I did not partake in 4/20 yesterday, but I imagine some reading this did; hopefully you all had nice days getting baked as F, plowing through bags of Cheetos or boxes of pizza. I will presume that this movie is incredible if you viewed it after smoking a bowl of tokin' a bong. It is incredibly inept and yet that is what makes it such a blast to watch, even while sober. If you love things like Miami Connection... this is on Amazon Prime in a great-looking remastered print for me and everyone else to see.

The plot, as it is: a muscle-bound dude with amazing long flowing hair is named Samurai Cop... the character's real name is Joe Marshall, but his name might as well be Samurai Cop. He teams with black cop Frank Washington to take down an evil gang, led by a Japanese man with a great mullet. There's also Robert Z'Dar, random women, an amazingly over the top police chief, doofy henchmen... Z'Dar is supposed to play an Asian man. While he did not look Asian at all, I say it's better than the alternative of Z'Dar being made to “look Asian” in a horrific caricature.

I don't want to give everything away about why this is so damn inept. I'll just mention that this is the sort of movie where characters will fire one kind of gun in a scene and mid-scene it will change for no reason, and hairstyles will also obviously change during a scene. Hell, a “hospital” is obviously a dentist's office and I am pretty sure that police stations don't have pieces of paper taped to doors that tell you which room or department it is! At least there's an incredible police chief. Then, there's the acting... this is a special kind of bad, and that's what makes it so bad. Of course there is plenty of gratuitous nudity for fans of such things, and it's up to you if you think that the sight of both Samurai Cop and middle-aged Gerald Okamura in bikini briefs is a positive.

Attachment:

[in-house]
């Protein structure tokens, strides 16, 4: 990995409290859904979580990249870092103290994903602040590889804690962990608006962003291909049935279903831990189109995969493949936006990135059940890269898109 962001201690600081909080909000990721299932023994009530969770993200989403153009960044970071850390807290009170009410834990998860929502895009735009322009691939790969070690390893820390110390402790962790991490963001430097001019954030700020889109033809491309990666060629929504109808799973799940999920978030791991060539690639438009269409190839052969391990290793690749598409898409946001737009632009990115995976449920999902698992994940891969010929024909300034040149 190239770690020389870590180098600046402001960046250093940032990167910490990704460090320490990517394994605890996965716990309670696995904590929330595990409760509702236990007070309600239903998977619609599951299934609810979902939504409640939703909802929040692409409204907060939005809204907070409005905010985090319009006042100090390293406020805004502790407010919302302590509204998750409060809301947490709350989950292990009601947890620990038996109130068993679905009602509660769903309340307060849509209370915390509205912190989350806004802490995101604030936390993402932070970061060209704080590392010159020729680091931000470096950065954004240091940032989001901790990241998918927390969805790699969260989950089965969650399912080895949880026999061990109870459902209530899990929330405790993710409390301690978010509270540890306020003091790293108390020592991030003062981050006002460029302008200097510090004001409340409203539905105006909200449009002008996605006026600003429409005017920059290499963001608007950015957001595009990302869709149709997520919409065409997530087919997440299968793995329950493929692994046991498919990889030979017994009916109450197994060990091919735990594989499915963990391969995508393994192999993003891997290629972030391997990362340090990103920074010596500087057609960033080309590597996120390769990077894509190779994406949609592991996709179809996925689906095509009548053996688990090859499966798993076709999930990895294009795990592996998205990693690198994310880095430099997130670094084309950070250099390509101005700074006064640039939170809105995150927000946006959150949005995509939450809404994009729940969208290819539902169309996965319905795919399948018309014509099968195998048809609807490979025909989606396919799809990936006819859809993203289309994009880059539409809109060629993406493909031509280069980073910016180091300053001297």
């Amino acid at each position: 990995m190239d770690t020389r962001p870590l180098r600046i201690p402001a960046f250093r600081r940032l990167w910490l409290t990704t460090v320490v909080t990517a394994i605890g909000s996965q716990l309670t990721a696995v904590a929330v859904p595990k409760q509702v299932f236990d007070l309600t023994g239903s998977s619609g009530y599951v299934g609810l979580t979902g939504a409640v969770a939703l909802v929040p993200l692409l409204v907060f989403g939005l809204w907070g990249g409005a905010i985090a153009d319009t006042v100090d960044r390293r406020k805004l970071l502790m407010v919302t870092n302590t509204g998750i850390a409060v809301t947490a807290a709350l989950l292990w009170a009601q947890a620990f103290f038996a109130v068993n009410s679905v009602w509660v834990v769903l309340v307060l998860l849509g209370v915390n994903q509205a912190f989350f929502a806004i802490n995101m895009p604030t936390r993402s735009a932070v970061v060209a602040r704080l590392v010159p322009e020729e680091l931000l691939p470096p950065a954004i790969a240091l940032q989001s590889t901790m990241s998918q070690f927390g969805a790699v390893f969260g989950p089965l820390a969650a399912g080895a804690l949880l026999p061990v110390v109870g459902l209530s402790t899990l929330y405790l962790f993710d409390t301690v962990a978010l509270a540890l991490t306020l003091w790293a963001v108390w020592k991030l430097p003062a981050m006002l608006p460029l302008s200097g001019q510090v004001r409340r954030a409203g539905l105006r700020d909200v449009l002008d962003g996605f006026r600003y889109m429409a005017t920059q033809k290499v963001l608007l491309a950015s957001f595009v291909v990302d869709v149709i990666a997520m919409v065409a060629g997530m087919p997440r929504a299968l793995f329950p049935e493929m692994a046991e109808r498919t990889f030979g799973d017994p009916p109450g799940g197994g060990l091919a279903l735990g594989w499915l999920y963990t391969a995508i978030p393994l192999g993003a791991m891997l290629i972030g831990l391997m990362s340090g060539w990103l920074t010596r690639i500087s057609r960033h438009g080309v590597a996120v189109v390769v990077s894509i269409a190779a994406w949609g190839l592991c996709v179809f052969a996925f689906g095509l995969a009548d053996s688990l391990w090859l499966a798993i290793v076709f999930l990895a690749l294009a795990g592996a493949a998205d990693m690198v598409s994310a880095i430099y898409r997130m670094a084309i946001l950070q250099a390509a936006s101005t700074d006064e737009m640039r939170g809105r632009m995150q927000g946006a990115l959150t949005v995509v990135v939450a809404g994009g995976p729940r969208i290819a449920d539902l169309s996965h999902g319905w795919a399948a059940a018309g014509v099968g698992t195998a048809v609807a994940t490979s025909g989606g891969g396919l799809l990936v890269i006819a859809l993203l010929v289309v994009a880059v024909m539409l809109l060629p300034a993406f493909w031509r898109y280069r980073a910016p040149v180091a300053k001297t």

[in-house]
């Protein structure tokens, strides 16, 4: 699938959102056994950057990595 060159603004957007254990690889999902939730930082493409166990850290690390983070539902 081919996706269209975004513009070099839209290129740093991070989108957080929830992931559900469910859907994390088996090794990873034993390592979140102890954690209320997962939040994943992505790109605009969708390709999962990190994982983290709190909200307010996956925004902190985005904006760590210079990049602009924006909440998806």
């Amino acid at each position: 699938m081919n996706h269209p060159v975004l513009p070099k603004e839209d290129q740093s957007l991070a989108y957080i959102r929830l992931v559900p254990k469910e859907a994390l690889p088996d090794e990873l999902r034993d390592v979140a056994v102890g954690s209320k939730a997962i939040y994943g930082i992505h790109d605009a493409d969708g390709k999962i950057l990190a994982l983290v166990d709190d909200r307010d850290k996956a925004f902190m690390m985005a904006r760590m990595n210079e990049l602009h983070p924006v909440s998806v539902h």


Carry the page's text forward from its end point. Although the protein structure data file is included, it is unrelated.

The sequel is also available on Prime; as they are now in on the joke, I know it won't be as funny or entertaining as the solid gold original.

Wednesday, April 19, 2017

Let Us Prey

Let Us Prey (2014)

Runtime: 92 minutes

Directed by: Brian O'Malley

Starring: Liam Cunningham, Pollyanna McIntosh, Bryan Larkin, Hanna Stanbridge, Douglas Russell (no relation)

From: Plenty of Irish/British production companies

This is a movie that I did not love like many people do, but at least I saw it and was able to tell people on Letterboxd (and elsewhere) that it was leaving Netflix Instant next week. I give my thoughts below: 

This is another movie I watched due to a messageboard discussion. I saw some people praise it and make an obvious comparison to Last Shift, which came out at around the same time and I had seen before. Both are about a young woman who is a cop just out of the police academy who ends up in a far-flung station and weird things start happening. From there, the stories diverge.

Here, Pollyanna McIntosh joins the force in a rural Scottish town, when a mysterious bearded man shows up and causes havoc among the few other people working at the time, some prisoners, and even another person that stumbles onto the scene. The bearded man is known as Six and well, this movie is not exactly subtle...

I wish I could have liked this as much as most others did. The general idea was fine with me. Unfortunately, the execution... how it was done, it required most of the characters to be real A-holes, and they were more the annoying kind of A-holes than the entertaining A-holes I would have been able to tolerate much more. Also, the way it was done made the story utterly preposterous. The Fate of the Furious was a more believable and logical movie to me than this was. I was disappointed that this was not an enjoyable experience for me at all, despite decent performances all around, some amusing moments and graphic moments for those that enjoy gore.

Plenty of people liked this more than I did so you may think that I am mistaken in preferring Last Shift to Let Us Prey. At least I can say that this has a decent synth score and considering a character is named MacReady... you can see who was an obvious influence.

Tuesday, April 18, 2017

One Quick Note

In the past I have reviewed the cheesy 80's film Never Too Young To Die. I can say that the new Blu-ray from Shout Factory is pretty cool; I watched it last night and I am glad people can finally see it in good quality rather than a poor VHS print that I've watched on VHS and on YouTube before.